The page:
Once a thief obtains a tax pro’s credentials, they immediately can access accounts and steal EFIN, which they can use either to file fraudulent tax returns or sell to other criminals who could file fraudulent tax returns. They may also use a Power of Attorney and Centralized Authorization File (CAF) number, allowing them to access clients’ transcripts. Those who reuse usernames and passwords for multiple online accounts -- as many people do – may find the thief has accessed those accounts as well.
Protecting Clients and Businesses from Account Takeovers
Identity thieves have many schemes to steal login credentials. A common tactic is to use a spear phishing email that targets tax professionals. Here are a few steps to protect clients and business accounts:
- Educate all employees about the dangers of spear phishing and account takeovers. It only takes one employee to open a link to give cybercriminals access the entire system.
- Use strong, unique passwords. Better yet, use a phrase instead of a word. Use different passwords for each account. Use a mix of letters, numbers and special characters. Longer is better, but a minimum of eight to 10 characters. Use a password manager if necessary to help remember these unique credentials.
- Use the strongest encryption software available. Encrypt and password protect all sensitive data, using unique passwords for each document.
- Use strong malware/phishing software protection. Good software can help detect and stop malware or warn users when they are going to a suspected phishing site. A periodic deep scan also may help uncover embedded malware lurking in systems.
- Use two-factor authentication whenever possible – This practice helps protect accounts by requiring two steps for access. For example, the IRS Secure Access process requires credentials (username and password) plus a security code that is sent as a text to a mobile phone that is registered with the IRS. Account takeovers are one reason the IRS is moving to protect e-Services with this more rigorous process. Many banks and social media outlets are moving to two-factor authentication, either by using a code sent to an email address or phone. Use the two-factor option whenever possible.
- Check EFIN counts weekly. Access the application via e-Services and select “Check EFIN Status.” If someone is using the EFIN without your knowledge, a higher number of returns filed under that number will result. Call the Help Desk immediately.
- Report phishing emails. Fraudulent phishing or malicious email can be sent to email@example.com. For more information, see Report Phishing.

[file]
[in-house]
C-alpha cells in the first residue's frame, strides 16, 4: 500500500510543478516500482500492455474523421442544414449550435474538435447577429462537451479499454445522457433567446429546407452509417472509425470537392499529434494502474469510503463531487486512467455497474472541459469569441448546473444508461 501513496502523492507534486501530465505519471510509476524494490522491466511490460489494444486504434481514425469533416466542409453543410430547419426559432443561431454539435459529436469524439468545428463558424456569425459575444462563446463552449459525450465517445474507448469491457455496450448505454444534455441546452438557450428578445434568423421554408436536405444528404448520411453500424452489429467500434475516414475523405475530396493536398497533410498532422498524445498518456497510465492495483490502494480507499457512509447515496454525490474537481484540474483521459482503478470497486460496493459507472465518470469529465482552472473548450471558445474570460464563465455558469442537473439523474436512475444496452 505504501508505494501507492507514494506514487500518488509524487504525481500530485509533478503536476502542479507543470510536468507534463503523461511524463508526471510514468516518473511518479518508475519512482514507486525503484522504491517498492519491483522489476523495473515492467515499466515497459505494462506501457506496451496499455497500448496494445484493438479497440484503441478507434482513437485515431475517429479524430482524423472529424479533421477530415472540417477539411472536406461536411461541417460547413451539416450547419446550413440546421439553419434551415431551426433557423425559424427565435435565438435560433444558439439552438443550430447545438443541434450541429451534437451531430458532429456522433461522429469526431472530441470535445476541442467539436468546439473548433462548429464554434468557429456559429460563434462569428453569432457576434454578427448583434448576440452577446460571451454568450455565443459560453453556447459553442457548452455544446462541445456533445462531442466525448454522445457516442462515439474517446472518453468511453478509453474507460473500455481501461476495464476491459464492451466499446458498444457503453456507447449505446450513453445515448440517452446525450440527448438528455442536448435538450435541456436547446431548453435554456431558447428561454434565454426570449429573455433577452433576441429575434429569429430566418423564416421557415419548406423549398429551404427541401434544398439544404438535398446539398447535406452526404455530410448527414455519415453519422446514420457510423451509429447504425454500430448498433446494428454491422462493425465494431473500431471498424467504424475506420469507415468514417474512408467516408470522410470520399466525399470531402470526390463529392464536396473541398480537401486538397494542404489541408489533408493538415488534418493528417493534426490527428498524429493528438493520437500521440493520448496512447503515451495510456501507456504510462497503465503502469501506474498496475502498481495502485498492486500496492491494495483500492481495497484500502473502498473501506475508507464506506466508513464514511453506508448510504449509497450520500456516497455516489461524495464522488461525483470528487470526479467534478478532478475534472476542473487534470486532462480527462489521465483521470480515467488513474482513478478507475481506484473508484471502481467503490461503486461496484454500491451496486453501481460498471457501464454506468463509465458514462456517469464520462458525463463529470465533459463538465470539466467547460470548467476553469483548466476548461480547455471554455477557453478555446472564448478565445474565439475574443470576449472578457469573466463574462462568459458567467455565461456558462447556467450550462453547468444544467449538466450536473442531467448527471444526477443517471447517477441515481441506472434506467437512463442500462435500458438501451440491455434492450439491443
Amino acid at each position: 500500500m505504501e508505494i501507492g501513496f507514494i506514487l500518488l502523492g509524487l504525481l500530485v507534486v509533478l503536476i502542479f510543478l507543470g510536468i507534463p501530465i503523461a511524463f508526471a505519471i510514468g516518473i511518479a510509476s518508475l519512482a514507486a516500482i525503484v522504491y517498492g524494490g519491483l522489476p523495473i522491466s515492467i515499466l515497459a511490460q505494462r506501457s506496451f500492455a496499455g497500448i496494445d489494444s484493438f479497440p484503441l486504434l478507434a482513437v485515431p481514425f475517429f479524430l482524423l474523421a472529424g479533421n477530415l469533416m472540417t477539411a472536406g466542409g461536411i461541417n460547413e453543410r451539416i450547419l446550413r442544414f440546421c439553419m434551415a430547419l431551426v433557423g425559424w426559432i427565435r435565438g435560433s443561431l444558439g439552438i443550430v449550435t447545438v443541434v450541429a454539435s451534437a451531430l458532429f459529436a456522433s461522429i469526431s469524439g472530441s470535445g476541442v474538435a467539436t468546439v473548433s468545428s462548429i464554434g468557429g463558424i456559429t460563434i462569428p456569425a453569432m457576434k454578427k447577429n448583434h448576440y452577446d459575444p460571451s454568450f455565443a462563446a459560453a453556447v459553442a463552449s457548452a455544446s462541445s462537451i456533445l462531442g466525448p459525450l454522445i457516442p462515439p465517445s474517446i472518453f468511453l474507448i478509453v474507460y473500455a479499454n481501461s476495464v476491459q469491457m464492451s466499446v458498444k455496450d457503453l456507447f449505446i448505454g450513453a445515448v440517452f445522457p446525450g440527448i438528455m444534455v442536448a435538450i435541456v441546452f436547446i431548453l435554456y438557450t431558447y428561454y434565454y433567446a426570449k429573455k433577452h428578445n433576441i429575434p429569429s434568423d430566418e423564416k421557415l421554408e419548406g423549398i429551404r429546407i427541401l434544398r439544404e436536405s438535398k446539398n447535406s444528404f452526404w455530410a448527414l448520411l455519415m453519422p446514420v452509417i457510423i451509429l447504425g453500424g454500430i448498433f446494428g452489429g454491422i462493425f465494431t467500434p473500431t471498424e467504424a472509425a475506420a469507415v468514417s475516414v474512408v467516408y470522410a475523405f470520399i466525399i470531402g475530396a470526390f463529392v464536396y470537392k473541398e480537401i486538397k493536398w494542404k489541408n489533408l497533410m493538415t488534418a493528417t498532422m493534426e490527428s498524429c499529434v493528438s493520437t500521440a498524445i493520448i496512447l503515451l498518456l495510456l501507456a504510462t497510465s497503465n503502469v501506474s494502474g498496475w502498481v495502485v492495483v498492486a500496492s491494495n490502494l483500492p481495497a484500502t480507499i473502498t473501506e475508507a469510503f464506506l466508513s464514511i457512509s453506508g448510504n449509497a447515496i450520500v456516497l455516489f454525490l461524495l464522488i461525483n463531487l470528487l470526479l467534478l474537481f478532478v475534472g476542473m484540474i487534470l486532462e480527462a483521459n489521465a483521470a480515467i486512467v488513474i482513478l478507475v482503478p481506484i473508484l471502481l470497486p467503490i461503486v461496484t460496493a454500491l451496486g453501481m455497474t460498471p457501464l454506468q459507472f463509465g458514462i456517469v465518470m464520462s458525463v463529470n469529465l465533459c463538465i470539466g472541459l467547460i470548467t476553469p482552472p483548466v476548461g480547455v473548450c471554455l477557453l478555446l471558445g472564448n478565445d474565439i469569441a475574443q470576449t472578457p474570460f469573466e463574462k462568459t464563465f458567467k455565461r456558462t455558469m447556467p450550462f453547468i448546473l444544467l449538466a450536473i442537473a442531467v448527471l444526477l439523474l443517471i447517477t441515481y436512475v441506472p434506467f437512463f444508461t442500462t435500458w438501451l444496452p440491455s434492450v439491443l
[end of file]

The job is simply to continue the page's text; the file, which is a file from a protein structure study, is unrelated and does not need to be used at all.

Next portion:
- Report security incidents. The IRS considers these examples to be security incidents: a user clicked on a phishing link and entered their email credentials; a user clicked on a malicious URL that infected the computer; or someone created a domain like the user’s domain and used that to send phishing emails to other preparers. Publication 4557, Safeguarding Taxpayer Data, provides guidance to report incidents. If the incident was an IRS-related scam, report it to the Treasury Inspector General for Tax Administration (TIGTA).
Friday, July 21, 2017
Director of South Korea's Earthquake Research Center Convicted of Money Laundering in Million Dollar Bribe Scheme
The Director of South Korea’s Earthquake Research Center at the Korea Institute of Geoscience and Mineral Resources (KIGAM) was convicted yesterday following a four-day jury trial of laundering bribes that he received from two seismological companies based in California and England through the U.S. banking system. Sentencing is scheduled to occur before the Honorable John F. Walter of the U.S. District Court for the Central District of California, on October 2.
Acting Assistant Attorney General Kenneth A. Blanco of the Justice Department’s Criminal Division, Acting U.S. Attorney Sandra R. Brown for the Central District of California and Assistant Director in Charge Deirdre Fike of the FBI’s Los Angeles Field Office, announced the conviction.
Heon-Cheol Chi (Chi), 59, of South Korea, was convicted of one count of transacting in criminally derived property, in violation of 18 U.S.C. § 1957. According to the charges, the funds that he laundered were proceeds derived through violations of South Korea’s bribery law, Article 129 of South Korea’s Criminal Code.